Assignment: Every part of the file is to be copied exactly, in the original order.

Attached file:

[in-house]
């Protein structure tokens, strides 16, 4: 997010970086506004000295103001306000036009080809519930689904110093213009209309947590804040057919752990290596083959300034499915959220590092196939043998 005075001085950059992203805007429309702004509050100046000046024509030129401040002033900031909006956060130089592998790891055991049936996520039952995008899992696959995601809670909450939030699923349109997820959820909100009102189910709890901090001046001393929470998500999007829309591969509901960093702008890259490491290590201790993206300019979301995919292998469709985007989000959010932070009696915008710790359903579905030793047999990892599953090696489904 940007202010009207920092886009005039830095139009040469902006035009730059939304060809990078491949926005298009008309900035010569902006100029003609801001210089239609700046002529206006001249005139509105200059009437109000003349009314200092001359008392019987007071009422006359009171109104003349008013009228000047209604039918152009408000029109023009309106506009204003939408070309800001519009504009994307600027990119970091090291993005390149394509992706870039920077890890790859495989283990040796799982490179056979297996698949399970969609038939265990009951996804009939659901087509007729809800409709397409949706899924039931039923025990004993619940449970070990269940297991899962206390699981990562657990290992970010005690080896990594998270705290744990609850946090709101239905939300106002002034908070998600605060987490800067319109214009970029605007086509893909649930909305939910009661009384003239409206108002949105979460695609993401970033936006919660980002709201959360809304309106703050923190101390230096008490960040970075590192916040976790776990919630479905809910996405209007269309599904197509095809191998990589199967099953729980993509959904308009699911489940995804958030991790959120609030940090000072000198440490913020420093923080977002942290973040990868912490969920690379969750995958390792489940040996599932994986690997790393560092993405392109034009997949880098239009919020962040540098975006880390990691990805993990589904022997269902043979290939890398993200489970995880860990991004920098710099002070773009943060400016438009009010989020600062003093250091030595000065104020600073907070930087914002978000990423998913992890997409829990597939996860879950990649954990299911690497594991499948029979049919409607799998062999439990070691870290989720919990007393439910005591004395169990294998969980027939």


[in-house]
């Protein structure tokens, strides 16, 4: 997010970086506004000295103001306000036009080809519930689904110093213009209309947590804040057919752990290596083959300034499915959220590092196939043998 005075001085950059992203805007429309702004509050100046000046024509030129401040002033900031909006956060130089592998790891055991049936996520039952995008899992696959995601809670909450939030699923349109997820959820909100009102189910709890901090001046001393929470998500999007829309591969509901960093702008890259490491290590201790993206300019979301995919292998469709985007989000959010932070009696915008710790359903579905030793047999990892599953090696489904 940007202010009207920092886009005039830095139009040469902006035009730059939304060809990078491949926005298009008309900035010569902006100029003609801001210089239609700046002529206006001249005139509105200059009437109000003349009314200092001359008392019987007071009422006359009171109104003349008013009228000047209604039918152009408000029109023009309106506009204003939408070309800001519009504009994307600027990119970091090291993005390149394509992706870039920077890890790859495989283990040796799982490179056979297996698949399970969609038939265990009951996804009939659901087509007729809800409709397409949706899924039931039923025990004993619940449970070990269940297991899962206390699981990562657990290992970010005690080896990594998270705290744990609850946090709101239905939300106002002034908070998600605060987490800067319109214009970029605007086509893909649930909305939910009661009384003239409206108002949105979460695609993401970033936006919660980002709201959360809304309106703050923190101390230096008490960040970075590192916040976790776990919630479905809910996405209007269309599904197509095809191998990589199967099953729980993509959904308009699911489940995804958030991790959120609030940090000072000198440490913020420093923080977002942290973040990868912490969920690379969750995958390792489940040996599932994986690997790393560092993405392109034009997949880098239009919020962040540098975006880390990691990805993990589904022997269902043979290939890398993200489970995880860990991004920098710099002070773009943060400016438009009010989020600062003093250091030595000065104020600073907070930087914002978000990423998913992890997409829990597939996860879950990649954990299911690497594991499948029979049919409607799998062999439990070691870290989720919990007393439910005591004395169990294998969980027939």